OPINION: Well that was fun. The Capital Gains Tax "debate" (let's call it that, though it often felt like we were only hearing from one debating team – the one dropped off by parents in European cars) ended up being an instructive demonstration of the way political decision making works: it's not the best argument that wins, it's whatever the guys with the power want.
This time it was about all sorts of power – the power of people who get asked to write opinion columns, the power of the wealthy to lobby for the protection of their own money and the power of Winston Peters to veto good ideas. But we shouldn't only blame those people – they wouldn't be able to get away with it if more of us were willing to vote against our own perceived interests.
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It was always going to be a, well, a f***ing shitfight. But the Tax Working Group proposal was holey enough that people against a new tax could say, "I'm not against a new tax, it's just that this one has been so poorly designed that it won't achieve what people want it to achieve". Simon Bridges told me on The Project that in order to be effective the CGT needed to include the family home – it was a sensible objection, but nobody believed he wanted the family home taxed too.
There were other solid objections to the proposal – that it would put people off investing in Kiwisaver, that it would scare businesses off investing in themselves – but these arguments were almost invariably made in bad faith. Most of the people using them were just being selfish, but tweeting "I don't want a Capital Gains Tax because it will make me marginally less rich" wouldn't have been received well. You could tell they weren't motivated by genuine policy concerns because they were trying to destroy the tax idea, not fix it.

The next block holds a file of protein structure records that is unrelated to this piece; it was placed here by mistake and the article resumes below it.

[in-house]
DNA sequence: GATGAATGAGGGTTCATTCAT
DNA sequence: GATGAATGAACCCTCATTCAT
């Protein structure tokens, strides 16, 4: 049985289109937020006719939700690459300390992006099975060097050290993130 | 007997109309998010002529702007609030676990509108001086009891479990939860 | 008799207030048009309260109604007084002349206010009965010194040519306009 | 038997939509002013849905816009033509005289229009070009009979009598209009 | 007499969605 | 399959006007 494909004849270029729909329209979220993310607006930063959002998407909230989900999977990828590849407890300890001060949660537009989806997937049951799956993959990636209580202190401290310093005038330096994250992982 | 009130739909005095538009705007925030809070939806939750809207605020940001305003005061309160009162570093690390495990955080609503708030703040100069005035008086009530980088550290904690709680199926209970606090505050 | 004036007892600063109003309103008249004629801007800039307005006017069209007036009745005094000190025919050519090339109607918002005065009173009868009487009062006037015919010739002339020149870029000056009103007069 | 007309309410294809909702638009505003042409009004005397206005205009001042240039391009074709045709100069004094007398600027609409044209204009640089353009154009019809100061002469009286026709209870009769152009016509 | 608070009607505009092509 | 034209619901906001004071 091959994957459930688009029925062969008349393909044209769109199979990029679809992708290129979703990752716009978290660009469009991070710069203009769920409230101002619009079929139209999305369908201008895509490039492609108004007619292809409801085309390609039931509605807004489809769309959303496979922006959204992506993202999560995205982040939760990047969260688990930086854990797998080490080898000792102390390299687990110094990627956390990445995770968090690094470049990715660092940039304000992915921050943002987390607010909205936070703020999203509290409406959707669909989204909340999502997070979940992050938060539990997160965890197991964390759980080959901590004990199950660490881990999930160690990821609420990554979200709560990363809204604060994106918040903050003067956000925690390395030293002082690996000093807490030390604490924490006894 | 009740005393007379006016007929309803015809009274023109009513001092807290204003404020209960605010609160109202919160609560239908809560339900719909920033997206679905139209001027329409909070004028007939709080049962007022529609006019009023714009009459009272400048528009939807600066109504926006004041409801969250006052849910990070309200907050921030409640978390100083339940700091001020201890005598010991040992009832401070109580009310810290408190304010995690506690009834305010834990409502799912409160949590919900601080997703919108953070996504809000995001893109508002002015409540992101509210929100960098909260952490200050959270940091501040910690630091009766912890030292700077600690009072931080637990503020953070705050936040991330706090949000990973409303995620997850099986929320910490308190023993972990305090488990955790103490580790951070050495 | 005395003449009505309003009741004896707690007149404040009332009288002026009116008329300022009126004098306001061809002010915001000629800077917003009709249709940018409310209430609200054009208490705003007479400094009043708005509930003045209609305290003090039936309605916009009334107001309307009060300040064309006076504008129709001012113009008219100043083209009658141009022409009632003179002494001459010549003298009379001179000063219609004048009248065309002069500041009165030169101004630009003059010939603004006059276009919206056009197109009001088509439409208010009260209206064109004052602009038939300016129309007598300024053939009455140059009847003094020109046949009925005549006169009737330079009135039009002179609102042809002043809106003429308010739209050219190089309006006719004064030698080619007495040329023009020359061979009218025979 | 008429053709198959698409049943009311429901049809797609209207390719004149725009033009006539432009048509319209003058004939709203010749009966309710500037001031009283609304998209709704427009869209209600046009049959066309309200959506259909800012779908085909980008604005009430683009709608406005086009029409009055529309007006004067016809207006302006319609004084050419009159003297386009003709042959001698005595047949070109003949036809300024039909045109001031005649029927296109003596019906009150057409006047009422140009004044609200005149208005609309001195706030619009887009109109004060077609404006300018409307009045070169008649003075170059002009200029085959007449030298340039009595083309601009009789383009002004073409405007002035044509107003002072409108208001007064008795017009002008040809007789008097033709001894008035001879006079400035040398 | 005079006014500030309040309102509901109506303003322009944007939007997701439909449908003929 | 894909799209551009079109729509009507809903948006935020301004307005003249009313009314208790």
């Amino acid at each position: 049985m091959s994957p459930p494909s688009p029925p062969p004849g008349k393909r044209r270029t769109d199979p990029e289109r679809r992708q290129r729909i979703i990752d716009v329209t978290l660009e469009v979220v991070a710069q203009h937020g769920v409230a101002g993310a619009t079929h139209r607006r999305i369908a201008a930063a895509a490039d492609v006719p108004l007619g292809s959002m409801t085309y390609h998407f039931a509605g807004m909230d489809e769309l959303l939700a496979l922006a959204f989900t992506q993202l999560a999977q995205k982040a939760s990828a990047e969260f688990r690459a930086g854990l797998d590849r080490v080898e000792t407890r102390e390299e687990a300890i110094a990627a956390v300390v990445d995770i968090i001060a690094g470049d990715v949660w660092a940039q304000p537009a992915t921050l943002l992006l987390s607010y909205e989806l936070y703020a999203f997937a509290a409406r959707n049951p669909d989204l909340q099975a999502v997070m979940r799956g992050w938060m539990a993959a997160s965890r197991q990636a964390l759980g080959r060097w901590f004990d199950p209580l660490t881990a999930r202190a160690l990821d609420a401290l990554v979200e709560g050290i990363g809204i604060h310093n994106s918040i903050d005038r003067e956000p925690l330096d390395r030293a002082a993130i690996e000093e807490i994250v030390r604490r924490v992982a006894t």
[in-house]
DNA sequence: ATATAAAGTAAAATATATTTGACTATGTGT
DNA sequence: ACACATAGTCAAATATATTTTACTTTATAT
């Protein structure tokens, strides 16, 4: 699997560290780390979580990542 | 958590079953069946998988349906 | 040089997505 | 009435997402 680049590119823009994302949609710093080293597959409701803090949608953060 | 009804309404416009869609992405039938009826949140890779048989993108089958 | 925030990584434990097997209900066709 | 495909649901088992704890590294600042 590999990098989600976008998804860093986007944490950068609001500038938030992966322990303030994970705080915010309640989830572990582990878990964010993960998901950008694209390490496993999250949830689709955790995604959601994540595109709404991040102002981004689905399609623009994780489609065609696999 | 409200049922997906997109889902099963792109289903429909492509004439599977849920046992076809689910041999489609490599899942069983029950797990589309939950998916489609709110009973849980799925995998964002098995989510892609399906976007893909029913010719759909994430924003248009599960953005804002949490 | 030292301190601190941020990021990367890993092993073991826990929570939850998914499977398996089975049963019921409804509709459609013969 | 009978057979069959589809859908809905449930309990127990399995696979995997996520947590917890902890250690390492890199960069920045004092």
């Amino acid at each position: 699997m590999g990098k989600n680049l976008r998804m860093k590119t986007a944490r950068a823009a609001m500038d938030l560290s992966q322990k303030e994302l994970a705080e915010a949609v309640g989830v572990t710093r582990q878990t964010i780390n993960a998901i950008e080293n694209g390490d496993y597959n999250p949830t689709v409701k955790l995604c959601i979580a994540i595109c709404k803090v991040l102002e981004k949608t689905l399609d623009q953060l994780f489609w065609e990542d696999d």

I made some hyperbolic comments about the CGT early on, because I wanted our team to have access to the same emotional buttons that the bad guys on talk radio do. Later, I researched deep for a CGT essay I was writing for an offshore publication and decided that a lot of the objections to Cullen's report were legitimate. One of the most compelling was Matthew Hooton's typically insightful observation that for all that this was pitched as a generational battle, the baby boomers' house price gains were already locked in – the new tax would apply only to gains made after 2021, disproportionately affecting (you guessed it) millennials and first home buyers. But you have to start somewhere, and any new tax will create these sorts of paradoxes.
("Not a land tax!" some will protest. "We should bring in a land tax!" Unfortunately you'll never be able to sit down five million people and convince them on a land tax. Trying to explain anything complicated is futile, as the prime minister clearly realised when she nixed the CGT without ever really arguing for it. When it comes to public policy we, the voting public, are more of a "vibes guy".)
I'm reminded of my first-year philosophy class, when the lecturer explained to us the difference between teleological arguments ("this idea will work") and deontological arguments ("this idea is morally right, even if it doesn't work"). For me, the most compelling arguments for the Cullen proposal were in the latter category – pro-CGT people might have been better to answer objections around unintended consequences with the simple reply: "but it's more fair".
In the end though these pro-CGT people were hard to find – just 400 signed a petition in favour. Ten showed up in person to a demonstration at parliament. Millions of low income New Zealanders might have benefitted from a capital gains tax, but they had other things to do.